Cargill Plc was fined £600,000 ($918,912) in Liverpool Crown Court in April last year following the death of a lorry driver at the Cargill terminal at Seaforth Dock in Liverpool in September 2012.
The agribusiness giant subsequently challenged the size of the fine handed down. However, the Court of Appeal in London did not find ground to support Cargill’s appeal, which it rejected yesterday.
And Cargill said it accepts that Court’s decision.
The company said it had chosen to appeal its sentencing fine, which was levied in April 2015, on the basis that the judge in the original case, in Cargill's opinion, did not follow applicable sentencing guidelines:
“While we accepted responsibility, our view was that the fine imposed was significantly higher than that which is specified under the sentencing guidelines and relevant case law and did not fully take into account our willingness to work closely with the HSE and the significant investments and progress we had made to minimise risks,” Wendy Garbutt, spokeswoman for Cargill EMEA, told FeedNavigator today.
And Cargill went on to say that health and safety remains one of its top priorities. “We constantly look at how we can redesign our processes and procedures to reduce and eliminate risks,” said Garbutt.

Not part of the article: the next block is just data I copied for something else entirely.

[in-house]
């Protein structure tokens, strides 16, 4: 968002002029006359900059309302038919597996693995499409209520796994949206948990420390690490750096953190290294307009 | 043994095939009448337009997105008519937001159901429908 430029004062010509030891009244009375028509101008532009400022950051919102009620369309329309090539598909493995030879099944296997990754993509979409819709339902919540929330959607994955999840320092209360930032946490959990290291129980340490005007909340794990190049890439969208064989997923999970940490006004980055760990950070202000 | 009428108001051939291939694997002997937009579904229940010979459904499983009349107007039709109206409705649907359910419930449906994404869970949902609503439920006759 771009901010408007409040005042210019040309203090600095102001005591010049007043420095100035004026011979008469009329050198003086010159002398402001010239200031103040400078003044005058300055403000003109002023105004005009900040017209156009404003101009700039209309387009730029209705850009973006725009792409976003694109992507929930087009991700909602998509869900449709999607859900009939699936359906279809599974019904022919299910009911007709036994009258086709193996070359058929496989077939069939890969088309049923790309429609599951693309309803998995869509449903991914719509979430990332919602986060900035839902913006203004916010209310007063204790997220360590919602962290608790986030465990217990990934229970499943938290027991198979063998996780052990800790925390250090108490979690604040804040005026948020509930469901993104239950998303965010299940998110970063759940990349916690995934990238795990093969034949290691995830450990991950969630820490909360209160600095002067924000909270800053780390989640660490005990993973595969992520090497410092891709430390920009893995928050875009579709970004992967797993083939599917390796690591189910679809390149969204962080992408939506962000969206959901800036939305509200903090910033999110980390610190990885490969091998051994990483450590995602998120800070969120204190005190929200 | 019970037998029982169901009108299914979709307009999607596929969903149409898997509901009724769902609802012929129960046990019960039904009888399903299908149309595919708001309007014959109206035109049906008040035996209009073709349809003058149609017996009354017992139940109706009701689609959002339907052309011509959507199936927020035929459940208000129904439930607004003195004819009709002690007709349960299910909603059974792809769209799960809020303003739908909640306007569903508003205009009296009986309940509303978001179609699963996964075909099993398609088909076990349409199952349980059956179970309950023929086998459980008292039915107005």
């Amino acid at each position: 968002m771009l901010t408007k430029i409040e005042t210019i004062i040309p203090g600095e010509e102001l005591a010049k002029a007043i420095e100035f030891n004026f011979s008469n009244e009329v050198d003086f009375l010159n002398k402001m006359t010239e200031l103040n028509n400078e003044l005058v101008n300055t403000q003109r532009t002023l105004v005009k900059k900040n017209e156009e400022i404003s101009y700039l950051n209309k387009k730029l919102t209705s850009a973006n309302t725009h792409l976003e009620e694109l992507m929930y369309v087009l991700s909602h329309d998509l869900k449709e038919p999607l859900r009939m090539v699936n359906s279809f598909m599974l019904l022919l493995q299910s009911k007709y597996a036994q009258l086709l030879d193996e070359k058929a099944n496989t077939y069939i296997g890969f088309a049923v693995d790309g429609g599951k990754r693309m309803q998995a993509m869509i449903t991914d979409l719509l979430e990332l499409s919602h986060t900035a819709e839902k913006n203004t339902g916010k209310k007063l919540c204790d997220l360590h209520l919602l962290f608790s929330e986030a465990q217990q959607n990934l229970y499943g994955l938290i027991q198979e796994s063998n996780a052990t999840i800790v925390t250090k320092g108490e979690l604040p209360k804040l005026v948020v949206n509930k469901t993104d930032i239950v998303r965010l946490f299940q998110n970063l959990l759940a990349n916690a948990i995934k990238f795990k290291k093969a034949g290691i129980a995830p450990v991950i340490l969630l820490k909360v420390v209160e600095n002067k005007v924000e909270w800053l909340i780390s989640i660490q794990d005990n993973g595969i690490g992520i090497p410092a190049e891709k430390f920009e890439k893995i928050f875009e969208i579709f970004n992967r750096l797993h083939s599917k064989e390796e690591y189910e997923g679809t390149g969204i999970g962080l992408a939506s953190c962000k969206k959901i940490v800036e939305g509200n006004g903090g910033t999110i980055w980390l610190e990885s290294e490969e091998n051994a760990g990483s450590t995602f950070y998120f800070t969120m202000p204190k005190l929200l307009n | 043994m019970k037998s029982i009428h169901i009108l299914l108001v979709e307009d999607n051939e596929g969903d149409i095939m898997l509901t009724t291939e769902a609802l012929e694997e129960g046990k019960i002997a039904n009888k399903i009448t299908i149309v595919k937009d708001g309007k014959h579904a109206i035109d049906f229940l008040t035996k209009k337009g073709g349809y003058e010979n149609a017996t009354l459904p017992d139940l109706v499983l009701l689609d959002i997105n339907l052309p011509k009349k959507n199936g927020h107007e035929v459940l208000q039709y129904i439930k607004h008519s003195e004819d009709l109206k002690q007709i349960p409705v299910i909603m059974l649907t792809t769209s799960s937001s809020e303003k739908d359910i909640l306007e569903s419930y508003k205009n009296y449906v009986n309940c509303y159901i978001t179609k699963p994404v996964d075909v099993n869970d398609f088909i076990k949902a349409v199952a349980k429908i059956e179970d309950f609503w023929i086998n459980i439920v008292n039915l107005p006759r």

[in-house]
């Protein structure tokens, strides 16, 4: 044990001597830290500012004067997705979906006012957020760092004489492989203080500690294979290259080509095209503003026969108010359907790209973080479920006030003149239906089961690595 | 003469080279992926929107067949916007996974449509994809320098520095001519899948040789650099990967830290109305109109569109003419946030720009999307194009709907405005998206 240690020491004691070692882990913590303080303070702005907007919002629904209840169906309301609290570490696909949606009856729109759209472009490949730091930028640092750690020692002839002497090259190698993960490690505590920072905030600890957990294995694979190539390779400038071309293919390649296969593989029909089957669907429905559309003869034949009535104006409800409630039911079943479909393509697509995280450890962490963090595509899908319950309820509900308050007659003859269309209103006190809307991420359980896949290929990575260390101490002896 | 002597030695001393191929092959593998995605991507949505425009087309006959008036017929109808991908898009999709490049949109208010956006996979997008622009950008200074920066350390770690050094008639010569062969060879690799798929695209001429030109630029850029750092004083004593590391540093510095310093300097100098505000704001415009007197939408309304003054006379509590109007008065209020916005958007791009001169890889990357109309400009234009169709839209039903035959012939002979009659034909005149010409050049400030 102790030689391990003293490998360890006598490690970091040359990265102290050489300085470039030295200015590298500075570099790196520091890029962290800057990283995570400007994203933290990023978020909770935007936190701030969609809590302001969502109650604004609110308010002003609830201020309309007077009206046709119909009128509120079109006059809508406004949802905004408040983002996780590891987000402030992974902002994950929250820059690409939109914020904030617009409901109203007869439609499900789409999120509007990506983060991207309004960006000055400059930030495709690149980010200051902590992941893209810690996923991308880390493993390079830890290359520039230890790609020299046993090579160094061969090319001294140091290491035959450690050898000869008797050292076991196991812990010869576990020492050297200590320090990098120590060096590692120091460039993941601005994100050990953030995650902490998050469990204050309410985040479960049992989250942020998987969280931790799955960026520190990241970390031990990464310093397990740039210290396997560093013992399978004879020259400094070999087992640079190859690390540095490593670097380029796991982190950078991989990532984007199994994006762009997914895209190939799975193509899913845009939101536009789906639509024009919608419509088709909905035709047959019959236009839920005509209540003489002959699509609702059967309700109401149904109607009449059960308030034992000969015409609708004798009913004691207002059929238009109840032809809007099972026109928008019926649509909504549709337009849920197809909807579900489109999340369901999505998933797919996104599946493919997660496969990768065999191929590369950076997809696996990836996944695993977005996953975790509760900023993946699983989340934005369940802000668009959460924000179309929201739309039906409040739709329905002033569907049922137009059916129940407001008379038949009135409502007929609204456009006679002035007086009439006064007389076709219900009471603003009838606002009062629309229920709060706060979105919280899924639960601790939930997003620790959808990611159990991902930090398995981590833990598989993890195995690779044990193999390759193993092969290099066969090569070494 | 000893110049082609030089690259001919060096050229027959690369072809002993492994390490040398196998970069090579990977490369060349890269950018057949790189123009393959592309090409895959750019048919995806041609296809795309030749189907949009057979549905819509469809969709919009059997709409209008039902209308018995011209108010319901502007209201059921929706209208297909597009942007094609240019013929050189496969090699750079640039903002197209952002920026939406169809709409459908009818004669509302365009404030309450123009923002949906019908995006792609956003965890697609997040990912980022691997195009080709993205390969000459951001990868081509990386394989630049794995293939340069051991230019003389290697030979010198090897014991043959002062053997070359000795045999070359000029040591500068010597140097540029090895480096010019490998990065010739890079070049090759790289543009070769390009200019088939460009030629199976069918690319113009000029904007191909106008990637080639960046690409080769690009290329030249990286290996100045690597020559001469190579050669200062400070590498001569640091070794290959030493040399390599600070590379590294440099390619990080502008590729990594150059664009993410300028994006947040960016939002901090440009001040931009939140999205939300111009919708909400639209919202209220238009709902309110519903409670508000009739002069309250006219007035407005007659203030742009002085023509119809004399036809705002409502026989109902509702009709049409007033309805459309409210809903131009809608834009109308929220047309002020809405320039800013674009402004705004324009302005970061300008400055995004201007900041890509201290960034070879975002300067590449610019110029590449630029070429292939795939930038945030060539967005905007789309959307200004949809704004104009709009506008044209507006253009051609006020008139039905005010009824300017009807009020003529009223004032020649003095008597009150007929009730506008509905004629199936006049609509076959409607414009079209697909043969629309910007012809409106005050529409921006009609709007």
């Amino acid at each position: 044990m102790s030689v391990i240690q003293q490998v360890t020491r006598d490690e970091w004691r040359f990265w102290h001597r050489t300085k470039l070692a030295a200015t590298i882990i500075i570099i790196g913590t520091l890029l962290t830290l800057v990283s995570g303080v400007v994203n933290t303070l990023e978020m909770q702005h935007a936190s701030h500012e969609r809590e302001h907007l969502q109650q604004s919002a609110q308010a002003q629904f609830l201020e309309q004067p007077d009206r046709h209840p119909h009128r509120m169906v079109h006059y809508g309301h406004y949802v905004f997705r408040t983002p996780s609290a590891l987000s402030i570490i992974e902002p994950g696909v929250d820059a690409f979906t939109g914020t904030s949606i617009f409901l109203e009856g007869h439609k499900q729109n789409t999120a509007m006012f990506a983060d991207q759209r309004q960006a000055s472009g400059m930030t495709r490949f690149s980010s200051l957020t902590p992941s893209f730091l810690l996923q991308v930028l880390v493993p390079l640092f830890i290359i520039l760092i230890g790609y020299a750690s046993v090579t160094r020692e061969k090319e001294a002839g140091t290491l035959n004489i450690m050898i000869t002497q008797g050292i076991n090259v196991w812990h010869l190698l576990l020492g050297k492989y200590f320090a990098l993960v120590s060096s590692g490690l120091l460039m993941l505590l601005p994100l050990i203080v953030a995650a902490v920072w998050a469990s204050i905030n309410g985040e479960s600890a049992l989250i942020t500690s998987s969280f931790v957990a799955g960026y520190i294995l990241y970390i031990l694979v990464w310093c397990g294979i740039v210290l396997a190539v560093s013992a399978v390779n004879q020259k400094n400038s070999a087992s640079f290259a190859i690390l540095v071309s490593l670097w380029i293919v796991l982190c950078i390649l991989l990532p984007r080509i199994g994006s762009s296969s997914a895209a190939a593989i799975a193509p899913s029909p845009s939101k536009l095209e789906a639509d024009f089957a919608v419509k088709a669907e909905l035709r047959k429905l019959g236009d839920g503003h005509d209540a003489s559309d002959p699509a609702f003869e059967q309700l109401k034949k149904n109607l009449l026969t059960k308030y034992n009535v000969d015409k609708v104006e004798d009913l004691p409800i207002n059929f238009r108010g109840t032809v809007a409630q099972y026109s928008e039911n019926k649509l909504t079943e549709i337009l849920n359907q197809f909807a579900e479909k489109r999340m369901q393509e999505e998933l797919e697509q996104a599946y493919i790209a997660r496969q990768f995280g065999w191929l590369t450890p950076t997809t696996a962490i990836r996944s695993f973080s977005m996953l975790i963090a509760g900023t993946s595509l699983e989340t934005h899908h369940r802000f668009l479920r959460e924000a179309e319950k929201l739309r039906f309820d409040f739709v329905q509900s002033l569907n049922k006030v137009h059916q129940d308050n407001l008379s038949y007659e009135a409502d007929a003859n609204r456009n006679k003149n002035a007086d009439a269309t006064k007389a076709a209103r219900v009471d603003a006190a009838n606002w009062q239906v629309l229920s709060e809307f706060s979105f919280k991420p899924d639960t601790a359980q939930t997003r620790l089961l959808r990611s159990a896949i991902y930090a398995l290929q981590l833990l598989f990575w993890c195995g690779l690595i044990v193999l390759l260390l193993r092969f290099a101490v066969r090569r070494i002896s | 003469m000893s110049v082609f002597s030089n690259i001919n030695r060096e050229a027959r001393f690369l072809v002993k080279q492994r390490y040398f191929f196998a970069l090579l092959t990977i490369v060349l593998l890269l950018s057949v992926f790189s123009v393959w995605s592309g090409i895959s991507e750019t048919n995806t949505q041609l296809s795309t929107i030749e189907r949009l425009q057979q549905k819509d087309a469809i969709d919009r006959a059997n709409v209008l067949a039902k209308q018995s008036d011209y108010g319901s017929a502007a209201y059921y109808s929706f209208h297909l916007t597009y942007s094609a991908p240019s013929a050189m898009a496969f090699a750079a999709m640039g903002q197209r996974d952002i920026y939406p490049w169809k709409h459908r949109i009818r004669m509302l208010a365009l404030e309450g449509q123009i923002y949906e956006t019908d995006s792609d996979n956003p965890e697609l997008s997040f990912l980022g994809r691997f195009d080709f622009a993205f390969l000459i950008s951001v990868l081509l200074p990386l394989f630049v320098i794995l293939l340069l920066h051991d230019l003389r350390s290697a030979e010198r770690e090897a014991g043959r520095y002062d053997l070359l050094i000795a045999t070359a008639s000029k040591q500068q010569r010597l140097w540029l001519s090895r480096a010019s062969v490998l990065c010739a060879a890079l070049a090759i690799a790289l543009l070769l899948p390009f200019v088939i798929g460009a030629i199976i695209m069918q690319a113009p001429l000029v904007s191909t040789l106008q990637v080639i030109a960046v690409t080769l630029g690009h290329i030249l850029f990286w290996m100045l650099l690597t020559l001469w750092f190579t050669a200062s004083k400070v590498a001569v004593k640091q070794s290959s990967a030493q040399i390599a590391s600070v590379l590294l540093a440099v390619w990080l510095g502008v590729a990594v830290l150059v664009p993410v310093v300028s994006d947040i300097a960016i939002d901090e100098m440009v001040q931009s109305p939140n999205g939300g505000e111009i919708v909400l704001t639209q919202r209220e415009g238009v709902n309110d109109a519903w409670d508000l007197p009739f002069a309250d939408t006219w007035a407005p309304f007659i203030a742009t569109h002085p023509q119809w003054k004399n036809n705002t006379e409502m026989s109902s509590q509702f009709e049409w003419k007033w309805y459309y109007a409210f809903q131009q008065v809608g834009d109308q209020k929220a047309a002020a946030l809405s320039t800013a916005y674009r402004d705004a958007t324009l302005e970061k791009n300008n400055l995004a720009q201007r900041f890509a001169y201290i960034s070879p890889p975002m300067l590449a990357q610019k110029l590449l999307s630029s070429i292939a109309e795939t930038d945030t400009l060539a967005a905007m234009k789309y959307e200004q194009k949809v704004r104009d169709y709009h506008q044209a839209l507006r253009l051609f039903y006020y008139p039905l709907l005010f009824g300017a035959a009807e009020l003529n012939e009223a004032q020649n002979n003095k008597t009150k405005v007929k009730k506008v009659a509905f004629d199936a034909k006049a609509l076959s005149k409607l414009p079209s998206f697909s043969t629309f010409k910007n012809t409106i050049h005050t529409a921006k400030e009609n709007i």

The UK’s Health and Safety Executive (HSE) had carried out an inquiry into the September 2012 incident.
That agency said Malcolm Harrison was working at the Cargill terminal at Seaforth Dock in Liverpool, when a stockpile of soy meal collapsed on him. The 64-year-old subsequently died of his injuries in hospital.
Cargill was charged with breaching Section 3(1) of the Health and Safety at Work Act, 1974, which states: “It shall be the duty of every employer to conduct his undertaking in such a way as to ensure, so far as is reasonably practicable, that persons not in his employment who may be affected thereby are not thereby exposed to risks to their health or safety.”
Protein Feeds fatality
In another UK case involving a feed site fatality, a director of feed manufacturer, Protein Feeds Ltd, was fined £75,000 ($113k) in November last year.
Neville Bloss, a driver for the cattle feed supplier, which is based in Suffolk, died after he was hit by a JCB driven by director Adrian Herrmann, heard Norwich Crown Court.
The court was told Bloss, who was aged 53, had been taking samples of animal feed when the accident happened and he died at the scene on December 19, 2011 from crush injuries to his chest.
The UK’s Crown Prosecution Service (CPS) brought the case to court following an investigation by worker safety agency, the Health and Safety Executive (HSE).
Protein Feeds had been charged with breaching health and safety regulations by not ensuring the safety of its employees. The company admitted health and safety violations part way through the trial.
Herrmann, 56, of Old Station Road, Halesworth, was also found guilty by a jury of perverting the course of justice by trying to cover up poor working practices by providing falsified documents - a charge he had denied.
Herrmann and Protein Foods were each fined £75,000.
Herrmann was given a 12-month prison sentence suspended for two years. He also was told to observe a four-month curfew and was ordered to pay £5,600 in costs.